It may be argued that love is a grace and that its exercise is not incumbent upon Jehovah; that all that could be asked or expected of him would be simple justice, and some might be ready to claim that God’s dealings with these forty-seven thousand millions whom he “passed by” was in strict accord with justice; but this we deny. We claim that having the power to create mankind would not justify their creation if the creator saw that the result would be the everlasting torture of a single creature. Justice would say that power is not to be exercised to the injury of another, and that to exercise the creative power under such foreknown conditions would be injustice. And wisdom attuned to justice would say, Better a thousand times never to have created anybody than to have created one being to suffer unjustly eternally.

This statement, dear friends, is a fair, impartial statement of the Gospel according to our beloved brother John Calvin and those who subscribe to the Westminster Confession, and their allies. This surely

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is not the gospel of which the Apostle Paul said, “I am not ashamed of the gospel of Christ.” Paul would assuredly have been ashamed of such a gospel, and so are all true Christians, who have the true spirit of love and justice,—none more so, perhaps, than those who unfortunately, through circumstances of birth, etc., and hitherto without realizing what it meant, have been lending their names and influence to this great blasphemy against the divine character.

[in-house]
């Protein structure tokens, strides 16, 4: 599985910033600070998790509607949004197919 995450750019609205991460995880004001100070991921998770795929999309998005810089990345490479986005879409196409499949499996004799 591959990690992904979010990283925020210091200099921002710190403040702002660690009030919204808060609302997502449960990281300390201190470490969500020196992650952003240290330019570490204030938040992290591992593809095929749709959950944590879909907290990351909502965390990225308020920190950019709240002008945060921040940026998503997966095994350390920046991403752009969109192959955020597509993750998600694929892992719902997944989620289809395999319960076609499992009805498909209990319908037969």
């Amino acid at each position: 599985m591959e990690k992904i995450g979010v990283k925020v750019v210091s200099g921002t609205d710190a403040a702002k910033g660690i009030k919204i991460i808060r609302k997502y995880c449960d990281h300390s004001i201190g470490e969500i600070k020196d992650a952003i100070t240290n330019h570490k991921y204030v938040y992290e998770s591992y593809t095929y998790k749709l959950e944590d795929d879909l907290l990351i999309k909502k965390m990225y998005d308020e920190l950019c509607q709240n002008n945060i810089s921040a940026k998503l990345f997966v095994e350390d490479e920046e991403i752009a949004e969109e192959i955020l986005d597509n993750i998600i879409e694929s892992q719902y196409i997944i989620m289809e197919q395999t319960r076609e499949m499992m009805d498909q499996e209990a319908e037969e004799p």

Let us now examine the Arminian view. This view is growingly popular. Its message or gospel is, God is love—he loves you; he loves everybody; he is doing all that he can to save everybody; if you are lost it will not be God’s fault, but your own. On the surface, at least, this theory seems much more loving and much more just than the one already examined, but before we go far we will also find it very defective, very far from either a reasonable or a Scriptural gospel. We will find it inconsistent with its own statement—illogical. For instance, while it sounds nice theoretically to say that God is doing all that he can do to save the whole world at the present time, everybody knows that that is not true; that on the contrary you or I or any other intelligent human being, if possessed of the one-thousandth part of the divine power and wisdom could speedily accomplish the evangelization of the whole world. Nor will it do to say that God has committed himself to a certain mode of procedure through his Church, and that if the Church fails to contribute with sufficient liberality both money and evangelists the heathen will not hear of “the only name given under heaven or amongst men whereby we must be saved,” but will go to eternal torment, etc. It will not do to say that God is doing all that he can do and is hampered by the lack of interest in the church; because his wisdom and foreknowledge foresaw all these conditions as they are, and he could not justly be excused from the real responsibility of the matter, since he is the Creator, and in him is vested the all-power as well as the all-wisdom. Such a claim as this would be tantamount to saying that God has erred in wisdom when he thought to leave the conversion of the world to the Church, seeing that the Church has not accomplished this. Such a claim would be merely excusing God from doing all that he can do, instead of showing that he is doing all that he can do.